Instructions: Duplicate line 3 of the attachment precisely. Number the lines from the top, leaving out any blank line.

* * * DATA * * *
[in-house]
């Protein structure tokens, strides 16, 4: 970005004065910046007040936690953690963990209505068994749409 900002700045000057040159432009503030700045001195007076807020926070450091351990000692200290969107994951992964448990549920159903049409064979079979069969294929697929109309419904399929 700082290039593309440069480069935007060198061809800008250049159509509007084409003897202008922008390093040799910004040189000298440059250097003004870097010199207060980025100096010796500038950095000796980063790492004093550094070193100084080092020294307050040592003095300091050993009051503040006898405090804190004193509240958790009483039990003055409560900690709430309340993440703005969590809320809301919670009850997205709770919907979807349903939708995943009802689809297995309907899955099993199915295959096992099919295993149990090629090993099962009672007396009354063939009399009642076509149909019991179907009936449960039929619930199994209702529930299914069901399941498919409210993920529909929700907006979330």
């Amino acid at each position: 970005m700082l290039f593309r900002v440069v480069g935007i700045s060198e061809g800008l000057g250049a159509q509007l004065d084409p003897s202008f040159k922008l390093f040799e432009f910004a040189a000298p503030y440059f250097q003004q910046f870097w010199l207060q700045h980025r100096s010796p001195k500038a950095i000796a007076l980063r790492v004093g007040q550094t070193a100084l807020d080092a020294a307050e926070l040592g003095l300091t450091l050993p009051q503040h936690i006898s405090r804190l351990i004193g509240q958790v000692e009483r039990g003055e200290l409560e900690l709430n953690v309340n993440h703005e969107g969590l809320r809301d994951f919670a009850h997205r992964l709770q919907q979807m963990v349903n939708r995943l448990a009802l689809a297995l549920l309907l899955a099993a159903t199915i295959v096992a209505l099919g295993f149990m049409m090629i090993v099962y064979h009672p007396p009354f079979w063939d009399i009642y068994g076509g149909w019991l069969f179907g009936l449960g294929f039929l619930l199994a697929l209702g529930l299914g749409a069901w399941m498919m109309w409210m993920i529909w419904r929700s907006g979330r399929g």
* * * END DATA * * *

């Amino acid at each position: 970005m700082l290039f593309r900002v440069v480069g935007i700045s060198e061809g800008l000057g250049a159509q509007l004065d084409p003897s202008f040159k922008l390093f040799e432009f910004a040189a000298p503030y440059f250097q003004q910046f870097w010199l207060q700045h980025r100096s010796p001195k500038a950095i000796a007076l980063r790492v004093g007040q550094t070193a100084l807020d080092a020294a307050e926070l040592g003095l300091t450091l050993p009051q503040h936690i006898s405090r804190l351990i004193g509240q958790v000692e009483r039990g003055e200290l409560e900690l709430n953690v309340n993440h703005e969107g969590l809320r809301d994951f919670a009850h997205r992964l709770q919907q979807m963990v349903n939708r995943l448990a009802l689809a297995l549920l309907l899955a099993a159903t199915i295959v096992a209505l099919g295993f149990m049409m090629i090993v099962y064979h009672p007396p009354f079979w063939d009399i009642y068994g076509g149909w019991l069969f179907g009936l449960g294929f039929l619930l199994a697929l209702g529930l299914g749409a069901w399941m498919m109309w409210m993920i529909w419904r929700s907006g979330r399929g």